The busy news cycle seems to have crowded out coverage of the fourth mass coral bleaching in six years at Australia’s Great Barrier Reef. The Great Barrier Reef Marine Park Authority confirmed this in its Reef Health report on March 25, 2022
It did not receive the attention such an event usually generates in mainstream or social media, either locally or internationally. The war in Ukraine, floods in eastern Australia, debates about Australia’s Federal budget before a national election in May, the unexpected death of much-admired cricketer Shane Warne and other celebrity news took centre stage down under.
Coral reef scientist Professor Terry Hughes lamented.
This week Will Smith gets more media coverage, for bad behaviour, than the ongoing decline of the world’s coral reefs.
Not everyone on social media is convinced
If I remember right the great barrier reef wasn’t going to be around 20yrs ago because of climate change. https://t.co/VMpyLrphGF
On the other side of the continent, Federal parliamentarian Josh Wilson is concerned that similar damage to the Ningaloo Reef in his State of Western Australia needs more publicity:
It’s right that bleaching of the Great Barrier Reef is a matter of enormous national and international concern, but marine heatwaves off the WA coast are also of grave ecological and biodiversity consequence. https://t.co/UfIlbaop0N
The Australian federal budget was brought down a week after the bleaching announcement. The speech by Treasurer, Josh Frydenberg, mentioned climate change just once. Many condemned the lack of extra funding to combat climate change. The Climate Council lamented this failure of funding:
THE 2022 Federal Budget has failed to deliver any meaningful commitments to address escalating climate change in Australia.
Nicki Hutley, Climate Councillor, leading economist and former Partner at Deloitte Access Economics, who was in today’s Budget lockup, has calculated that just 0.3% of total expenditure for 2021-2024 has been committed to climate change initiatives, falling even lower, to just 0.2% in 2024-2026.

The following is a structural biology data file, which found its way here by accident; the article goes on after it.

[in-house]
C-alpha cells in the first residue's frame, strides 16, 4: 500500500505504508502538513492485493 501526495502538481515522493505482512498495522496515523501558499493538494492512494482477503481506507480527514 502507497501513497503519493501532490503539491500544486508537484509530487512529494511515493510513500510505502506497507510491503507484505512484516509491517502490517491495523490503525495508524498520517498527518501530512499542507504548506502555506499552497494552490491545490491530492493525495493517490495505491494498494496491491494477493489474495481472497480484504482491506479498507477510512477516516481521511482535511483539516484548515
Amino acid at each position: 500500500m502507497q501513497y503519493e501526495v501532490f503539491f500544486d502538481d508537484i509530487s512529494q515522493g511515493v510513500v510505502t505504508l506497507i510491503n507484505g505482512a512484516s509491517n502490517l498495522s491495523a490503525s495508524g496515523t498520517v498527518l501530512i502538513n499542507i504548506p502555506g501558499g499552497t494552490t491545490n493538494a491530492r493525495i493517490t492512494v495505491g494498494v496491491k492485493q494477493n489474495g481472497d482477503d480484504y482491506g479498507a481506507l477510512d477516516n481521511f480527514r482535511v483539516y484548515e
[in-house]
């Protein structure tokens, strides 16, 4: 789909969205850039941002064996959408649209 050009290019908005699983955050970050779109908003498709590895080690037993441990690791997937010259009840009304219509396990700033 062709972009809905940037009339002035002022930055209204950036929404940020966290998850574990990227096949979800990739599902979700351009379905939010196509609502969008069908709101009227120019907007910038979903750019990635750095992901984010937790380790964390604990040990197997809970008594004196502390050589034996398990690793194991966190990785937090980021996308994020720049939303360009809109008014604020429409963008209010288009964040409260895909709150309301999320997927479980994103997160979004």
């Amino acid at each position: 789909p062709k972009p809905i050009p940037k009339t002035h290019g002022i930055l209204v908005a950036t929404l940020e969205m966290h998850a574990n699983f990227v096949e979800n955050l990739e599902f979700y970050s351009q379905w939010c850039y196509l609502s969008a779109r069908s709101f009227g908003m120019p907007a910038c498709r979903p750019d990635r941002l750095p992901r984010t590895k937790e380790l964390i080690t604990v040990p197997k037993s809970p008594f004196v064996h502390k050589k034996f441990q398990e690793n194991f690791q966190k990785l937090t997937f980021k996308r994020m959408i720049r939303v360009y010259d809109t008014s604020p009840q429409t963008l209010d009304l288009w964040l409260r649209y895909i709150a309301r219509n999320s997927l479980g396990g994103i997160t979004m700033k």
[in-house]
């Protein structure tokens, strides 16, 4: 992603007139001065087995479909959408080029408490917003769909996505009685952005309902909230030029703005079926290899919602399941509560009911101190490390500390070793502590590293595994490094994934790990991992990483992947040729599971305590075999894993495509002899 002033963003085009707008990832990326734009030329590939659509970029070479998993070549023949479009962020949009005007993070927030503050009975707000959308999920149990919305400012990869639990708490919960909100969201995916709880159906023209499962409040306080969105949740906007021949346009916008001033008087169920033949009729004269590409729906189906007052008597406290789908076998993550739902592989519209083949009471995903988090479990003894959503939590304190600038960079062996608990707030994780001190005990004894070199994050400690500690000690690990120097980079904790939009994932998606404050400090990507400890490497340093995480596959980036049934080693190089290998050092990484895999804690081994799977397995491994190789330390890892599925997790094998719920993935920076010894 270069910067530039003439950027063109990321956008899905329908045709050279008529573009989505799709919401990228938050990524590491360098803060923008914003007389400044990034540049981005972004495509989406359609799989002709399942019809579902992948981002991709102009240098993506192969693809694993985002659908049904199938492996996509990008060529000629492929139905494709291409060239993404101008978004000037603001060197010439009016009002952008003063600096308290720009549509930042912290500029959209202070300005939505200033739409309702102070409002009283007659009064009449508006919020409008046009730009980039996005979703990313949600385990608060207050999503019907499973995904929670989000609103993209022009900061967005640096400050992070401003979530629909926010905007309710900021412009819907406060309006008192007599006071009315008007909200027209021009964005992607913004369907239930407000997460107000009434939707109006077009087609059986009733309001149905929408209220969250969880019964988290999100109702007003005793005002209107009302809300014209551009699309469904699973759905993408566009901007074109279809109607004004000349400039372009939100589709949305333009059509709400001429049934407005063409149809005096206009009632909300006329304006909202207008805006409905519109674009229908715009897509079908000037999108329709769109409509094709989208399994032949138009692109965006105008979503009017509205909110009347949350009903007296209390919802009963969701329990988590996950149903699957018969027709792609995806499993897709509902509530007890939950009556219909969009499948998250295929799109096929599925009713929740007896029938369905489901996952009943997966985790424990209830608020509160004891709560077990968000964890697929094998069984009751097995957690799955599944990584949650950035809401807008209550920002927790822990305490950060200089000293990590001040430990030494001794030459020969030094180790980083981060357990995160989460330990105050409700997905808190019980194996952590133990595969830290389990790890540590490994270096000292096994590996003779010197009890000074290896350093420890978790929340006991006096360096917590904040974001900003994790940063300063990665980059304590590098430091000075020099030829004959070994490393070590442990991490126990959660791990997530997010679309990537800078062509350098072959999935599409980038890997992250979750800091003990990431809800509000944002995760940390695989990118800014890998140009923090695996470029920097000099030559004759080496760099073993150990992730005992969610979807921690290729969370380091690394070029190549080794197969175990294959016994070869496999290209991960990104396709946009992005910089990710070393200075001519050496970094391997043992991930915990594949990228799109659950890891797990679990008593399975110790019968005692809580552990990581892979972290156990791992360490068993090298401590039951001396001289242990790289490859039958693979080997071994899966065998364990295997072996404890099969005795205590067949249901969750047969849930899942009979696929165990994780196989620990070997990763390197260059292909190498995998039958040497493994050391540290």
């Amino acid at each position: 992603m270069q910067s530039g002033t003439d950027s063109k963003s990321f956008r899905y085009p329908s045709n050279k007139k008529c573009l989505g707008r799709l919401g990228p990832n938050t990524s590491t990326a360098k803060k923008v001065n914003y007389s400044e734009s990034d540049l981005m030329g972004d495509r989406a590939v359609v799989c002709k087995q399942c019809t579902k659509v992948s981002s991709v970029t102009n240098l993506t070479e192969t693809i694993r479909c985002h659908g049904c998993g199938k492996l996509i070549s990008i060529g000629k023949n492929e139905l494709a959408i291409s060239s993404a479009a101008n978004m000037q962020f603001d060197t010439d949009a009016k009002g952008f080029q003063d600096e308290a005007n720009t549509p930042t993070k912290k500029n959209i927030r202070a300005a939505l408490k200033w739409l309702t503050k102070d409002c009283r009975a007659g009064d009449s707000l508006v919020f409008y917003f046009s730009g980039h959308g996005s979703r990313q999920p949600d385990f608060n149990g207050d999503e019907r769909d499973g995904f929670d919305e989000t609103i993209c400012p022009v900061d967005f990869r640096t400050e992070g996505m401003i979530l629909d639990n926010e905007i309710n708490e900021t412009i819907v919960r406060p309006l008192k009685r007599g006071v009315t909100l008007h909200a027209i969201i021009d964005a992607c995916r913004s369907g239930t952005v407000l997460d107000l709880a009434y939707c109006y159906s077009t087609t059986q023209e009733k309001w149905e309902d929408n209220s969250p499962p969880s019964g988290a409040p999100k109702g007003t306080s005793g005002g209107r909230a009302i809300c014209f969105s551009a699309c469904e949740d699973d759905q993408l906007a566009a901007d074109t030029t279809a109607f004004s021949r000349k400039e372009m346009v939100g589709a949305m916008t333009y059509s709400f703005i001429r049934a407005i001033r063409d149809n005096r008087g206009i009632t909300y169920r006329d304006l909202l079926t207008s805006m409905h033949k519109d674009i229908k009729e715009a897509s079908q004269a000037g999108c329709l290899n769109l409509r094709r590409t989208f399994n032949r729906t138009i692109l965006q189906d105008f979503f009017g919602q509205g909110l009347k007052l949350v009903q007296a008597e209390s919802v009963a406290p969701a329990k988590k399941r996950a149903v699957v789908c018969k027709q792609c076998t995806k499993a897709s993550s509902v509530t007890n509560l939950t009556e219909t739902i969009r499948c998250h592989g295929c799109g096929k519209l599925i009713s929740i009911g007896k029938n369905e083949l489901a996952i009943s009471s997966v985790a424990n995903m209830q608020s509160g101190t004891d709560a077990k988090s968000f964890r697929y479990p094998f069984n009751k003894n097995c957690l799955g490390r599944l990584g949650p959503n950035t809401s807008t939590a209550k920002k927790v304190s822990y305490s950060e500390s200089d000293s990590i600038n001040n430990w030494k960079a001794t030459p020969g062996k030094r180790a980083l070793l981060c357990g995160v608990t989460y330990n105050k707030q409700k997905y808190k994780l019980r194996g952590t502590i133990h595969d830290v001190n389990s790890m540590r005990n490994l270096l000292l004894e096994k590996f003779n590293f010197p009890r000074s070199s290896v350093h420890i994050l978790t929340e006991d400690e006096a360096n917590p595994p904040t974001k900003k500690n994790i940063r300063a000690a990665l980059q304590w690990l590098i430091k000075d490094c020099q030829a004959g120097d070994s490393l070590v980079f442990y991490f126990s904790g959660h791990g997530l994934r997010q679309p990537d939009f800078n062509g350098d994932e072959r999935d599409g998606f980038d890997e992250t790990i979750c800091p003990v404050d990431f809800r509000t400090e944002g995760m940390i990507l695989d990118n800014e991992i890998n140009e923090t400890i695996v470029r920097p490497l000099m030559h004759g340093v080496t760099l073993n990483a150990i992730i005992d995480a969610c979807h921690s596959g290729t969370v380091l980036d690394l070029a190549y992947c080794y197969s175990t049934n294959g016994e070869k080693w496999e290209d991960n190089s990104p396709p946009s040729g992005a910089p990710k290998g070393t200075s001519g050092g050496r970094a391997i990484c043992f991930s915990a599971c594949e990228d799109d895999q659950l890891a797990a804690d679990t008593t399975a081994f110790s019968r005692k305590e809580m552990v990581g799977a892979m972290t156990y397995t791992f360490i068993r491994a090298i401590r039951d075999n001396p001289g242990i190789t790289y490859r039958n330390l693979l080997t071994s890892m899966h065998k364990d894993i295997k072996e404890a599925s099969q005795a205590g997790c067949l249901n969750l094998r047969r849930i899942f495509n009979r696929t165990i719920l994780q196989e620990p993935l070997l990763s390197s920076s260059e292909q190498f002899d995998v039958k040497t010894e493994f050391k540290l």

The pro-renewables Institute for Energy Economics and Financial Analysis (IEEFA) had a bleak take on the numbers.
They argued that: “Despite the Federal Government saying it’s committing funding to energy and emissions reduction measures in the 2022-23 Budget, the spending on climate is reducing over the next four years, and spending on LNG, gas, carbon capture and storage, and ‘clean’ but not necessarily ‘green’ hydrogen has increased.”
In Australia’s 2022-23 Budget, spending on climate is reducing over the next four years, and spending on LNG, gas, carbon capture and storage, and ‘clean’ but not necessarily ‘green’ hydrogen has increased.https://t.co/b1cftmzKMr #auspol #ClimateCrisis #energy
At “The Conversation”, scientists from north Queensland’s James Cook University highlighted another unusual aspect of the bleaching:
This is the first time the reef has bleached under the cooling conditions of the natural La Niña weather pattern, which shows just how strong the long-term warming trend of climate change is.
Great Barrier reef heritage
UNESCO’s World Heritage Centre and IUCN (International Union for Conservation of Nature) will undertake a mission to Australia’s Great Barrier Reef from 21 to 30 March 2022 to assess its state of conservation and a long-term sustainability plan for its protection.
In July 2021, Environment Minister Sussan Ley managed to avert this potentially embarrassing outcome.
In a different part of eastern Australia, Sydney’s world-renowned Bondi beach was experiencing another climate-related event.
Meanwhile, the latest Intergovernmental Panel on Climate Change (IPCC) report has warned that “limiting global warming to 1.5°C is beyond reach”.
Retired soccer star and human rights activist, Craig Foster, was just one of many to underline the urgency:
‘The world can still hope to stave off the worst ravages of climate breakdown but only through a “now or never” dash to a low-carbon economy and society..a final warning for governments on the climate.’
And Australia is going backwards.
Written by Kevin Rennie